On the eve of Toots Hibbert’s funeral service in Jamaica, Jenieve Bailey remembered her father as a selfless soul who never revelled in his status as a legend.
“He was a people person. He loved people and made you feel absolutely comfortable…there were no airs about Daddy,” she said, “He never behaved entitled; I realize that’s what people loved about him.“
Toots, one of reggae’s greatest performers, died on September 11 at the University Hospital of the West Indies in Kingston. He was 77.
There will be a private funeral ceremony in Kingston to be attended by close relatives, followed by internment at the Dovecot cemetery in nearby St. Catherine parish.
The singer was admitted to hospital on August 29 after experiencing respiratory problems. His cause of death was coronavirus-related.
Bailey, a gospel artist, said she last spoke to her father in August. He was expected to contribute vocals to her upcoming album.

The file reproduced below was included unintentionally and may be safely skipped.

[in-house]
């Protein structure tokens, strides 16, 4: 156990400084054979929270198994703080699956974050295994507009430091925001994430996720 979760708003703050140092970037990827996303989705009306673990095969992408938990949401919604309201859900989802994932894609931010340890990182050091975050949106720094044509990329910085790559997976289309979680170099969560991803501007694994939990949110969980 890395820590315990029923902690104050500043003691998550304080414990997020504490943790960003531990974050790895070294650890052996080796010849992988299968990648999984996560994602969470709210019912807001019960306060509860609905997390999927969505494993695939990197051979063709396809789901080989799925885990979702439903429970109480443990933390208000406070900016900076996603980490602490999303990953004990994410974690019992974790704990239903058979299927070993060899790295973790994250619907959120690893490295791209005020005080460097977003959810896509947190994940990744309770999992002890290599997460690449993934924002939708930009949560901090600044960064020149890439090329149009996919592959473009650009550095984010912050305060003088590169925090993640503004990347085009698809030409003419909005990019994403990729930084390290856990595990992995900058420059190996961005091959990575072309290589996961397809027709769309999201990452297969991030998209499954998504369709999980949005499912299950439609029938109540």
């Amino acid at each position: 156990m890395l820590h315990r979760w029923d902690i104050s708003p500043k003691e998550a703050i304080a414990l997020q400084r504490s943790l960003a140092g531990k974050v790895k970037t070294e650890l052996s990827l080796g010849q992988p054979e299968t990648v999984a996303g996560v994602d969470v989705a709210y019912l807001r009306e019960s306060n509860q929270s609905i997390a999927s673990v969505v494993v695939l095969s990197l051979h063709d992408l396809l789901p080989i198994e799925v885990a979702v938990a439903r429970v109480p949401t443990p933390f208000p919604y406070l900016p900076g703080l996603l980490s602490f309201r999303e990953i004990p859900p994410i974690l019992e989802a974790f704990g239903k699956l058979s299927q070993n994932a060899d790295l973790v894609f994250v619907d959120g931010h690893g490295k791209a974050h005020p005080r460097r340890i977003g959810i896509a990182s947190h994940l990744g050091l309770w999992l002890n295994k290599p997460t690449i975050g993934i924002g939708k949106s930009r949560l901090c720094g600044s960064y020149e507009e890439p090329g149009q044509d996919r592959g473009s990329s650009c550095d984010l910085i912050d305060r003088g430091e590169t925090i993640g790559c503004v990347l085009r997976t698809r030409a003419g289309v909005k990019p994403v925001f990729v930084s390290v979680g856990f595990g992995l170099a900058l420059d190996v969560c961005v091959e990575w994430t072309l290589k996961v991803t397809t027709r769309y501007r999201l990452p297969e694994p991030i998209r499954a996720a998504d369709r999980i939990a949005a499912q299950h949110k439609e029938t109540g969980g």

She added that his passing was a great loss for her family.
“It’s been rough, we weren’t expecting this. We know that death is a certain path but we weren’t expecting this,” she said.
Bailey has released a number of gospel songs and provided vocals for some of her father’s albums including True Love which won the Grammy Award for Best Reggae Album in 2005.
Toots’ career was studded by hit songs like Bam Bam, 54-46, Funky Kingston, Pressure Drop, Monkey Man and Do The Reggay.
The latter was released in 1968 and is reportedly the first song to reference the word ‘reggae’.